The 5 Stages of Grief – None of Them Chocolate!
I learned a valuable happiness lesson thanks to a near-death experience on a moped in Mykonos. This collision of inspiration happened about 20 years ago, on vacation with my two good friends, Robyn and Art. We’d each rented mopeds to travel to a distant beach. Robyn and Art were nervous about their moped skills. I was not.
Back in New York, where I lived (and happily still do live – thanks to a miracle of sorts!) I was an avid cyclist. As soon as I slipped my toosh onto that moped seat, I felt just as home traveling the winding hills of Greece, as I did on my Trek bike in Central Park.
Robyn and Art however were more trepid riders. They preferred to go snail-pace slowly. The path we were on was highly winding – like the top of a soft serve ice cream cone – swirling round and round. The beach where we wanted to go was located where the bottom of the cone would be.
For a while I moved at the same slow and steady pace as my friends. Eventually I decided to speed ahead – just for a few minutes – to feel the wind muss up my hair. I was in the midst of my speed-ahead-jaunt, when suddenly the wind morphed from friendly and breezy into mean and mischievous. It brutally swept in – and began thrusting me to my right – where an incredibly steep cliff awaited.
I needed to make a split second decision:
(a) continue to head right – and off that steep cliff
(b) try to turn the moped left – and smoosh into a mountain side
I chose mountain side.
I tapped into all my upper arm strength and swerved the moped towards the mountain wall. Just as I was about to hit smack into the wall, I put all my might into swerving the moped again – this time, as far away from the mountain wall as I could muscle going.
I didn’t hit the mountain wall; however, I did find my various arms and legs trapped beneath and within the moped.
My first immediate emotion was not pain. It was fear of embarrassment. I didn’t want my friends to see me entangled and disgraced.
I quickly stood up and began wiping off evidence of the loose gravel now clinging to my arms and legs. I breathed in deeply – breathed out even more deeply. I was hoping to calm myself – fast. I wanted to appear cool and collected by the time my friends arrived.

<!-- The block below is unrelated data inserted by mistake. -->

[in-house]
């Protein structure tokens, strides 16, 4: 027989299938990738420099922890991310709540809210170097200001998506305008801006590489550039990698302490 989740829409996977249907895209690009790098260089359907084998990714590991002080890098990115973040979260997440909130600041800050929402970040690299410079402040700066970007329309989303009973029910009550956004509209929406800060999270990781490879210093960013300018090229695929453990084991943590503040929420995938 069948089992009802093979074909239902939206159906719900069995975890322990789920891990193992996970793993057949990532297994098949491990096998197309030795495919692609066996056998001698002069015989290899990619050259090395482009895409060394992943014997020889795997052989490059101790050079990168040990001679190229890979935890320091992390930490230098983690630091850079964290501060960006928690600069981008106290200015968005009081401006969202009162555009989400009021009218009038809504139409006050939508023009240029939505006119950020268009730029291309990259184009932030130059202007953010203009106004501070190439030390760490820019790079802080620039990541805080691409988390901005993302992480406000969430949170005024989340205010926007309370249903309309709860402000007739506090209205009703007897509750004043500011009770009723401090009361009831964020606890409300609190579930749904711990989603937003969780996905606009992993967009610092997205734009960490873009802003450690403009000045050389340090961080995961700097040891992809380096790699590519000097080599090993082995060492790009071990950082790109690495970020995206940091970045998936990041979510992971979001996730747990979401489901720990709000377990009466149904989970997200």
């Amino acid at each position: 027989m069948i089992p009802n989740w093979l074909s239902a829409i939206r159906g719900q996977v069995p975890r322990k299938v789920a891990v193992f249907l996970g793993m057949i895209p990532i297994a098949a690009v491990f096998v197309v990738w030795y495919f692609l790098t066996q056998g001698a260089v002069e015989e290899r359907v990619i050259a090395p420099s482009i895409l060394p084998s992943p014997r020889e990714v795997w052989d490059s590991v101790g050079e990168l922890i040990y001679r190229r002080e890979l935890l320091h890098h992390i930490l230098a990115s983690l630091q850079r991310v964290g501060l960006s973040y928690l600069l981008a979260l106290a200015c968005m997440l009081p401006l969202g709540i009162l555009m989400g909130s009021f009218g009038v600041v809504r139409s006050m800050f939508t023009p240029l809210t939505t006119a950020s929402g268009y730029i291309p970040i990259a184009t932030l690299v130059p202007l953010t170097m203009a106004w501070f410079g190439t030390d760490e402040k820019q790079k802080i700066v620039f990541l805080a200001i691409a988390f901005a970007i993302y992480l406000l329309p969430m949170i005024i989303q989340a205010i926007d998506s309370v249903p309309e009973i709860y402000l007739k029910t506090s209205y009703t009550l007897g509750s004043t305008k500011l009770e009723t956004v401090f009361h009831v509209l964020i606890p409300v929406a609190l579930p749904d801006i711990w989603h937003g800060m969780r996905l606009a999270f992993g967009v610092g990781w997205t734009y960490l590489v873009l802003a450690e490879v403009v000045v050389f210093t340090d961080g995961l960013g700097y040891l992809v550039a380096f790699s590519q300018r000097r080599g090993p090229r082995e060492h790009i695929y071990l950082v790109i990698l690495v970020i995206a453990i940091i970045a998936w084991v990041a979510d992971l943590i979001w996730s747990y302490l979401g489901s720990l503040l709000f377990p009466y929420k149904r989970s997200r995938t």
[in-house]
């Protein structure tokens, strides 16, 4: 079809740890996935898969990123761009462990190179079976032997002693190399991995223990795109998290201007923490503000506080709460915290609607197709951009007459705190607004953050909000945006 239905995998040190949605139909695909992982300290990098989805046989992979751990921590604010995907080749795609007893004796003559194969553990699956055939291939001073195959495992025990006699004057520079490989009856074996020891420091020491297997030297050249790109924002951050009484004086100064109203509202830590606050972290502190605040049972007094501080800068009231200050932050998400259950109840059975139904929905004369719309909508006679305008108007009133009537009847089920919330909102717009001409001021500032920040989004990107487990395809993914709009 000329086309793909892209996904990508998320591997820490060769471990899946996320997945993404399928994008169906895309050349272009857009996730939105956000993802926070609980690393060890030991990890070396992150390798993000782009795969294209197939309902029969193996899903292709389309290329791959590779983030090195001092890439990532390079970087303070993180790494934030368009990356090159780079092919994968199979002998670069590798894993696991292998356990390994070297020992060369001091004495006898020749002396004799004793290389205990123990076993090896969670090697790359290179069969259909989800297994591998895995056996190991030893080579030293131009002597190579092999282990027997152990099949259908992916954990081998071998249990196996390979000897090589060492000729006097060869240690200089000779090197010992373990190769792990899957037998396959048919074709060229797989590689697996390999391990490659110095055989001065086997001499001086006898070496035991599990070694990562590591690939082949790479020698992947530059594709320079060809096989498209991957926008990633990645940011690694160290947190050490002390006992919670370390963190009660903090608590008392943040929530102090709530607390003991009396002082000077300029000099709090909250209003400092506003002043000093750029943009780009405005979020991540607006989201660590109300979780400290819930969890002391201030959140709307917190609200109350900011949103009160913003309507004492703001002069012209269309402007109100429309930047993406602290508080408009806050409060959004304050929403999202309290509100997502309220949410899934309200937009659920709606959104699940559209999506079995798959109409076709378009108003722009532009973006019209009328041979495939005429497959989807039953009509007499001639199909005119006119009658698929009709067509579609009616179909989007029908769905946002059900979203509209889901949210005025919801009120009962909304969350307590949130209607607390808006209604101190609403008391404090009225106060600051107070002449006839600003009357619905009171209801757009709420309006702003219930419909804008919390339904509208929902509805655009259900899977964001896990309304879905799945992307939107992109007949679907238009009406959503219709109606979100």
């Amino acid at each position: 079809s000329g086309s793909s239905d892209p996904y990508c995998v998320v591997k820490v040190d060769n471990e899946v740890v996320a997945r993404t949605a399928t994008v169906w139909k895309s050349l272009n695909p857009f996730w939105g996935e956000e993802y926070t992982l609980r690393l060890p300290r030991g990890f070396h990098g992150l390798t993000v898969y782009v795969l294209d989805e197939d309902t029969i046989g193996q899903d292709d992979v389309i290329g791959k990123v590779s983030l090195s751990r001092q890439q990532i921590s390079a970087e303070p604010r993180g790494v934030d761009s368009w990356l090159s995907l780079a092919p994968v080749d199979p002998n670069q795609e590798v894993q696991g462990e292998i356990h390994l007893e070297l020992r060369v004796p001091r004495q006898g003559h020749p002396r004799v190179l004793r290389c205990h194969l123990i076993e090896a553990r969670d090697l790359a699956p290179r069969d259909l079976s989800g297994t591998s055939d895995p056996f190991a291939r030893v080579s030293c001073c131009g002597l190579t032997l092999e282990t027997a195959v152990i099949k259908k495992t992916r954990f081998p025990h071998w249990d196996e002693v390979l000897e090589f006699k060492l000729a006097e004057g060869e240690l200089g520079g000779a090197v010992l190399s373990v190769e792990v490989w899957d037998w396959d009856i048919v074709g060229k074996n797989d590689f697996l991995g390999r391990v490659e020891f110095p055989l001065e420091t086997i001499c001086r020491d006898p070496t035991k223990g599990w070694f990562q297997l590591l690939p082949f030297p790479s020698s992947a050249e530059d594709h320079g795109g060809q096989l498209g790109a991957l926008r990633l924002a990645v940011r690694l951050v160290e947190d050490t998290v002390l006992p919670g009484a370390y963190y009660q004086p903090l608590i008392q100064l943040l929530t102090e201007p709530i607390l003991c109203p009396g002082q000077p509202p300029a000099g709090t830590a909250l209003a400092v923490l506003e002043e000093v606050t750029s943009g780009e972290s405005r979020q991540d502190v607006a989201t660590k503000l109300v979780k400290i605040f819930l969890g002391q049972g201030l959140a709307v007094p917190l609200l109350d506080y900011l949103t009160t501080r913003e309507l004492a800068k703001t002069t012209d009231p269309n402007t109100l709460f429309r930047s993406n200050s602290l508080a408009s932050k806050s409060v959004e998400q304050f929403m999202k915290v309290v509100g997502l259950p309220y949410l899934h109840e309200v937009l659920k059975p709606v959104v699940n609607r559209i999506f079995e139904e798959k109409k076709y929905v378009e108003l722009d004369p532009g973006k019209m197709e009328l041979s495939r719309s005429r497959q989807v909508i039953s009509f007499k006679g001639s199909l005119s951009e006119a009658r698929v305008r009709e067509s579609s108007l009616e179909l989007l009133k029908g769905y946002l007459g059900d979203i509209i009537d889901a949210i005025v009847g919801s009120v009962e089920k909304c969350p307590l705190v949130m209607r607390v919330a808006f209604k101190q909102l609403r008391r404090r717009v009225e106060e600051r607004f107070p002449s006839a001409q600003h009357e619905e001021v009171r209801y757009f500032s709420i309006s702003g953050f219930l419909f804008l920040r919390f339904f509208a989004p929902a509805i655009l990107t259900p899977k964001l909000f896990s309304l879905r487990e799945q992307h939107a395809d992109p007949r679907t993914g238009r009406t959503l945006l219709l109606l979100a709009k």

It didn’t work.
Not even sort of.
“Karen, what happened to you?” my friend Art asked the moment he saw me.
“You’re gushing blood,” my friend Robyn added. “Look at your arms! Look at your knees! There’s blood everywhere.”
“What are you talking about?” I asked in disbelief. “I’m okay. I’m okay. I’m okay.”
“You’re not okay,” insisted Art.
But I truly did not see or feel my injuries.
“Yes I am okay,” I insisted. “I’m okay. I’m okay. I’m okay.”
Robyn came over – held up my right arm for me to examine more carefully. “Karen, this elbow in particular is bleeding a lot. See?”
It took a while, but eventually I could clearly see my bloody injuries. As soon as I did, I began feeling them too. Incredible pain. I became dizzy. I could barely talk.
Admittedly, I preferred to have never seen or felt the truth of my wounds. So much so, I still kept insisting to my friends I was okay – although I was now throbbing all over with pain. I refused to see a doctor, and stoically got back on that cursed moped (yikes!) and continued to the beach -where I proceded to drink lots of Ouzo! At the time, I was highly proud of my inner strength.
Thankfully since this Mykonos Episode, I haven’t experienced other near death experiences – at least in the physical sense.
However, I have had a few “emotional-near-death-experiences” – where I felt like my life had come to an end.
During these tough times, I wanted to be strong – which is good.
However I wanted to feel strong immediately – which is problematic.
“How are you doing?” friends would ask during bigtime break ups, post-sexual-assault, the death of my father, the shock of business betrayals – and other challenging events.
“I’m okay!” I’d answer. “I’m okay, I’m okay, I’m okay.”
Just like on that mountain in Mykonos, I’d plead okay-ness.
For some reason, I felt that it was not okay to be not okay.
I didn’t want my friends to see my spirit entangled within the wheels of life’s challenges. I didn’t want my friends to potentially judge my foolishness in having crashed my heart into that giant wall of shame called “What Were You Thinking?”
Some of this was due to the belief that as a self help author I should be held to a higher standard of pain avoidance and pain threshold. Although truth be told, I’ve always felt more comfy as helper than helpee. All my life my immediate response to emotional pain has been to make jokes. Lots of jokes. Plus I’d eat chocolate. Far too much chocolate. One of my go-to jokes was saying how I believed “chocolate” was one of the 5 stages of grief.